One of the most common questions I hear about breast reduction surgery is: “Where do I start?” If you’re at this point, the first step is a visit to your primary care physician (PCP) or Ob-gyn. He or she will evaluate your symptoms to see if they might be caused by large breasts, as well as ensure you are healthy enough to have surgery. The next step is seeing a Board-Certified plastic surgeon for an evaluation. This evalation will consist of several parts:
- History of symptoms and the treatments you have tried. Insurance companies will only cover breast reduction if it is medically necessary. They require that you have symptoms caused by large breasts (e.g. neck pain, back pain, rashes under the breasts) that have not improved with non-surgical treatement. These non-surgical treatments might include physical therapy, ice or hot packs, wearing a sports bra, or even losing weight. This is why that first visit to your PCP or Ob is so important; it starts the process of documentation necessary to obtain insurance approval.
- Basic health history. Some conditions, including diabetes and smoking, increase the risks of complications during breast reduction surgery. Your plastic surgeon will take a full health history to look for any medical issues.
- Physical exam. The second part of obtaining insurance approval is being able to remove enough tissue. Your plastic surgeon will estimate how much tissue he or she can remove during surgery, and submit this number along with the request for preapproval. Photos will also be taken to send to the insurance company.
After your evaluation, your surgeon will gather together any supporting evidence. This will include notes from your PCP or Ob, as well as evaluations by any chiropracters or physical therapists you may have seen. This information will then be submitted to your insurance company. There are a couple special circumstances that may come in to play at this point in the process.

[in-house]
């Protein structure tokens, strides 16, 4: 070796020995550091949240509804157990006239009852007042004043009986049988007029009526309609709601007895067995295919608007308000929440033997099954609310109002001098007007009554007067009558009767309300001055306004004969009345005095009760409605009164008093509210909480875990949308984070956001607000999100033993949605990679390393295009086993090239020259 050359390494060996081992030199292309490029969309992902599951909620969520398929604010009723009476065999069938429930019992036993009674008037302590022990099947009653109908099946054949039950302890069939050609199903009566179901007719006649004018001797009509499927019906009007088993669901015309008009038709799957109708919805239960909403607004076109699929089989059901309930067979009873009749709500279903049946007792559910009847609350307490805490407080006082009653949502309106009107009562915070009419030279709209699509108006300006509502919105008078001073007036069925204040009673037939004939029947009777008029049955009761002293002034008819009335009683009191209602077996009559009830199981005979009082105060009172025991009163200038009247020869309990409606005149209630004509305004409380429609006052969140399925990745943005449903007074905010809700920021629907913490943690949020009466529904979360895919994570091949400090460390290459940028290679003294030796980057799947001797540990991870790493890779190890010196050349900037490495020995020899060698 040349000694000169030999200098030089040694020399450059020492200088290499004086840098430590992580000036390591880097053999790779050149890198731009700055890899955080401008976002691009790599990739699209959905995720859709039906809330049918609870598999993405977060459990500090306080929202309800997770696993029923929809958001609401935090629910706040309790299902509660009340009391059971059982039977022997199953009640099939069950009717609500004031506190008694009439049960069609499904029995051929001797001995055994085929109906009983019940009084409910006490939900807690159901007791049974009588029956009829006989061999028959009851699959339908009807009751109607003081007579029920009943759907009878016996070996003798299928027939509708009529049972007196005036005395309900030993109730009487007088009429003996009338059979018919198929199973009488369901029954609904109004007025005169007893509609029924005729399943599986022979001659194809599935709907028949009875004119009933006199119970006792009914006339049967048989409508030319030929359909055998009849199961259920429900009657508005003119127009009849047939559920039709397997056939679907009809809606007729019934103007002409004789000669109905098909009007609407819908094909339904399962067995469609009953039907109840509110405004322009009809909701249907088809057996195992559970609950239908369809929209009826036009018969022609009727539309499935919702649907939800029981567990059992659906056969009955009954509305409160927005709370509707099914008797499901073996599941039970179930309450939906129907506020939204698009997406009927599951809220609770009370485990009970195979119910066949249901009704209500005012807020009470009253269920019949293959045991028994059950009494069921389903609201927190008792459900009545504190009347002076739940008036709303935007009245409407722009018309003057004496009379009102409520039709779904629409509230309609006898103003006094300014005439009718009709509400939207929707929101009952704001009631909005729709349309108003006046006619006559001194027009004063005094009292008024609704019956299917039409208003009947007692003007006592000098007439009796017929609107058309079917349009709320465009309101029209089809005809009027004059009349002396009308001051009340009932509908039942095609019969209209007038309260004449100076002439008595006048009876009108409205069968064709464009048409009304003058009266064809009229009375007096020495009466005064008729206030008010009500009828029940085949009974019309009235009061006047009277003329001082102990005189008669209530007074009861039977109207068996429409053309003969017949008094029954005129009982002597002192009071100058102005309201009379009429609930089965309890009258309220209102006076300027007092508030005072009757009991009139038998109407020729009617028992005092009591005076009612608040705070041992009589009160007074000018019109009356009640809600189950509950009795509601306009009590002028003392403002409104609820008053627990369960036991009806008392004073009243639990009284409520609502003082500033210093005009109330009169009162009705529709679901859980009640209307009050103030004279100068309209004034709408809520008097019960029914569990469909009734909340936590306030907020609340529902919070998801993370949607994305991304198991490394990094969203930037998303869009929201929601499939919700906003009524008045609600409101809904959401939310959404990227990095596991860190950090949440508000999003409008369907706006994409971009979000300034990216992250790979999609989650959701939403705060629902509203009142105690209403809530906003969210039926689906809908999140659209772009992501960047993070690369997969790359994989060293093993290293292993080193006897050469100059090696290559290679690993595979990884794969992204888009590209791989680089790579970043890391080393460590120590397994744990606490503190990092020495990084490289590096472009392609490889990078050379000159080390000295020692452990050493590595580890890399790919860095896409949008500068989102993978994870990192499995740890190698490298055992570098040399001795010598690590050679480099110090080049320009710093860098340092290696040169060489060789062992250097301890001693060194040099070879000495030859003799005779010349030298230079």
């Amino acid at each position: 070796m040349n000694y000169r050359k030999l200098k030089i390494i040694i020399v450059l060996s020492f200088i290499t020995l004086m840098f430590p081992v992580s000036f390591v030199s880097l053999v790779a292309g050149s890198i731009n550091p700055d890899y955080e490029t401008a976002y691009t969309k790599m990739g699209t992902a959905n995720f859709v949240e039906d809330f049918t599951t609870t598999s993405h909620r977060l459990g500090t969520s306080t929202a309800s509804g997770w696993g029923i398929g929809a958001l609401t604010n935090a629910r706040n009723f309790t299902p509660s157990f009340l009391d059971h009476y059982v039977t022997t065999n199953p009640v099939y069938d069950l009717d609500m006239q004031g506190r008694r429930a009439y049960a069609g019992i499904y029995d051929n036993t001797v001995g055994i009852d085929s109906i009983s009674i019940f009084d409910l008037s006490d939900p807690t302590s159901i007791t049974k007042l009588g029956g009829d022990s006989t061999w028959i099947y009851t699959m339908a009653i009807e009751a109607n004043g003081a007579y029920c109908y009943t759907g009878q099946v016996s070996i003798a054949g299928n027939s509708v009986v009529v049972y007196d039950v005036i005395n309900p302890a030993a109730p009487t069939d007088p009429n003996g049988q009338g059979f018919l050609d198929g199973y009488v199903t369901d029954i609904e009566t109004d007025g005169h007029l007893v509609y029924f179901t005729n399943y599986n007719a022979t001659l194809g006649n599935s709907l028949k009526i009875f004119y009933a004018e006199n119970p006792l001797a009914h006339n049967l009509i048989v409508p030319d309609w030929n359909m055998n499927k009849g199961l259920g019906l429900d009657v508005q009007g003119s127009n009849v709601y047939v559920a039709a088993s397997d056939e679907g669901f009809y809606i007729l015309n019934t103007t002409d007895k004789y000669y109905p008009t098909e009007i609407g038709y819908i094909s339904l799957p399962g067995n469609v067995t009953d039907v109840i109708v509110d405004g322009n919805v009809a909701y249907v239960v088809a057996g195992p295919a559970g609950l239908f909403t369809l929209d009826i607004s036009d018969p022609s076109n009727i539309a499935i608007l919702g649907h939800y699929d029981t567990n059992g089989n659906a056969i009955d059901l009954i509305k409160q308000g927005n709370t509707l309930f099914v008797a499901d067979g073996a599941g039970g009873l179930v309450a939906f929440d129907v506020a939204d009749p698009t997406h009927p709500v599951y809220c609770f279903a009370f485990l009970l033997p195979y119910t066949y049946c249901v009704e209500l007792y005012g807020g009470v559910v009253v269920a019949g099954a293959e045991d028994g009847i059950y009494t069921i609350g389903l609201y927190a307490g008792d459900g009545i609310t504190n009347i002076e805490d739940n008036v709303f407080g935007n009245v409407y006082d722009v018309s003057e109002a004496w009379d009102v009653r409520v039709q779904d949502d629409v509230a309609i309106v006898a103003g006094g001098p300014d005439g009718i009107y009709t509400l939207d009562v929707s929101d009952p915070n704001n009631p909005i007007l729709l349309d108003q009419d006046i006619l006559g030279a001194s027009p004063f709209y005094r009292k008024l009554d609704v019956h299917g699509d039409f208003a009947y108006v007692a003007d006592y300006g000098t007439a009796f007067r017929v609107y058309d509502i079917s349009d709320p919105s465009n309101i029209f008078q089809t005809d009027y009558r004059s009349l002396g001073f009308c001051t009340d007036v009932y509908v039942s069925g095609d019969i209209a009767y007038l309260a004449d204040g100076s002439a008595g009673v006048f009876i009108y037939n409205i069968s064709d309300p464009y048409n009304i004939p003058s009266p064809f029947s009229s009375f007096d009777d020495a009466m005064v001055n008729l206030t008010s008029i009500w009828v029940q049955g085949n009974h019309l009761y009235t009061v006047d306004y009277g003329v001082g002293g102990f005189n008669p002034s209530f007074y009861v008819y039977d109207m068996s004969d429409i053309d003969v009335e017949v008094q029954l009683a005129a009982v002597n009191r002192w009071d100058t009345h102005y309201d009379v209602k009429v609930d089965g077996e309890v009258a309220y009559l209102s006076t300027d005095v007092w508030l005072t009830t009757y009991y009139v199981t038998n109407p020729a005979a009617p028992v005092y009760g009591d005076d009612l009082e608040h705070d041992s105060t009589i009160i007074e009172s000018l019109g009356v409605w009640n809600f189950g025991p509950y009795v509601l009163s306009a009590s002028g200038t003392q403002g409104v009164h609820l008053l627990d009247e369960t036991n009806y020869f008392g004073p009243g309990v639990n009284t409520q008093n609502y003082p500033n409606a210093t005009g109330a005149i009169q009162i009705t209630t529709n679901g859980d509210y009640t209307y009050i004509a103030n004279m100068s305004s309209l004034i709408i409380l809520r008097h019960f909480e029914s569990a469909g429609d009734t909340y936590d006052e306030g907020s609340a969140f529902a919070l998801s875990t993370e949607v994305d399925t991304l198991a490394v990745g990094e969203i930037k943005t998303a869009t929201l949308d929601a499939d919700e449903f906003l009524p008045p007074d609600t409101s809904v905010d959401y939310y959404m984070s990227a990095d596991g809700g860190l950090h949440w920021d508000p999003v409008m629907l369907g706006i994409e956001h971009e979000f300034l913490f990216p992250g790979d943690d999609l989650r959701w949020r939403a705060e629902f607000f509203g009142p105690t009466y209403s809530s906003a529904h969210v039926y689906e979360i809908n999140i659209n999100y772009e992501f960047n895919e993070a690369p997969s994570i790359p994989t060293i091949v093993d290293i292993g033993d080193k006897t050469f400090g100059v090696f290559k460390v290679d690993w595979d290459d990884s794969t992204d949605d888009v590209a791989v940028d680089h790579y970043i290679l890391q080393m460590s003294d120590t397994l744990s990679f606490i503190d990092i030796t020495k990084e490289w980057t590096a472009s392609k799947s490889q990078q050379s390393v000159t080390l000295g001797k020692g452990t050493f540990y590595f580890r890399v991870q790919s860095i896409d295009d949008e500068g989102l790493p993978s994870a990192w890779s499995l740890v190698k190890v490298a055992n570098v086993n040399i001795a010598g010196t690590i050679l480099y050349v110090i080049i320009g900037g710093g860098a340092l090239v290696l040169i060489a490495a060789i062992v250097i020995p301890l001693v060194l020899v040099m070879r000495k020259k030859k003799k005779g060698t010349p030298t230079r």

- We find out your insurance company does not cover breast reductions- i.e. they are an excluded procedure. Some insurance companies do not cover breast reduction for any reason, even if it is medically necessary. For this reason, I recommend making a phone call to your insurance company before you see a plastic surgeon to confirm breast reduction is covered under your policy.
- You have Medicare. Medicare does not allow physicians to obtain preapproval for surgery. Instead, the surgeon does the operation if he or she thinks it is medically necessary, and then Medicare decides whether or not to pay. Thus if you have Medicare, your surgeon may have you sign a document stating that you are responsible for any charges or fees if Medicare does not cover your care. Make sure you know how much these charges or fees might be before you sign anything.
If neither of the above apply, then your insurance will either approve surgery or not. It usually takes 2-4 weeks to hear back from insurance after the request for approval has been submitted.